Chronic Neck Pain

Whiplash can cause injury to the cervical discs, facet joints, muscles, and ligaments. If left untreated these injuries can progress leading to chronic neck pain (7).

Loss of Spinal Curve

Normal Cervical Curve (Lordosis)

A healthy neck has a normal C-shaped curve that is called lordosis.  This curve allows for the optimal alignment and functioning of all the joints, discs, muscles in the neck.   Whiplash can cause loss of this curve.    Loss of curve is an early manifestation of degenerative changes in the spine (8).

Decreased Blood Flow to the Brain

Blood flow to the brain is essential for daily function.  Researchers have demonstrated that loss of the normal curve in your neck can reduce blood flow to your brain (9)  Ouch!.  Decreased blood flow to the brain is bad and can significantly compromise one well-being and ability to function.  It is like turning off the water in your blooming garden.

Possible Spinal Cord Injury

In some whiplash cases, there is an injury to the spinal cord.  A new, specialized type of MRI called Magnetization transfer MRI ( MT-MRI) uses specialized protocols that can detect damage to neurologic tissues at a molecular level.  In a recent paper,  Eliott evaluated 30 recovered whiplash patients.  They demonstrated subtle defects in the spinal cord in some severe chronic whiplash patients (10).  If the whiplash injury is never evaluated such a finding will go undetected and the patient will continue to suffer.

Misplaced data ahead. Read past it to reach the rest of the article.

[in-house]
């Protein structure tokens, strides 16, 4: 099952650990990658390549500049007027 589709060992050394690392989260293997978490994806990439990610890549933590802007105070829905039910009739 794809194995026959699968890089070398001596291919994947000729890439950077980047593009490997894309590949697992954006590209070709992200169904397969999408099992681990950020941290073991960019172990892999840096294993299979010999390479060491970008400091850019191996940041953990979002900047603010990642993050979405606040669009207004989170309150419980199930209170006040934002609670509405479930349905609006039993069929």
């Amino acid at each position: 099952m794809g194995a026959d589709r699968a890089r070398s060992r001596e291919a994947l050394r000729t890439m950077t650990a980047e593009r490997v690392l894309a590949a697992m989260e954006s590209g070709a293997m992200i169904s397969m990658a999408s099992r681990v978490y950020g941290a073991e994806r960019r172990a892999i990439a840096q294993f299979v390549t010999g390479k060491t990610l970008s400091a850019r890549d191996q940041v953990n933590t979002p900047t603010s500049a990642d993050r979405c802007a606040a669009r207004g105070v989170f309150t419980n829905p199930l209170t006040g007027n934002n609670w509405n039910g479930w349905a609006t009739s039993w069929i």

Numbness and Tingling in the Arm and Hands

Whiplash can cause injury to the disc and small joints in the neck. If untreated these injuries can progress leading to irritation and or compression of nerves.  Nerve compression can cause a number of symptoms including numbness and tingling in the arms and hands.  If left untreated they can become permanent in nature with muscle weakness.  Simple tasks like opening a jar may be impossible.

At Increased Risk for Future Disc Injuries

Injury to the neck and the associated loss of normal curve increases the risk of future disc injuries (8).  These injuries include disc bulges, protrusion, and herniations.

In Conclusion

Whiplash is a traumatic neck injury that occurs as a result of an unexpected impact or collision that forcefully pushes the neck backward.

Whiplash is commonly the result of a motor vehicle accident but can also occur in other settings including sports.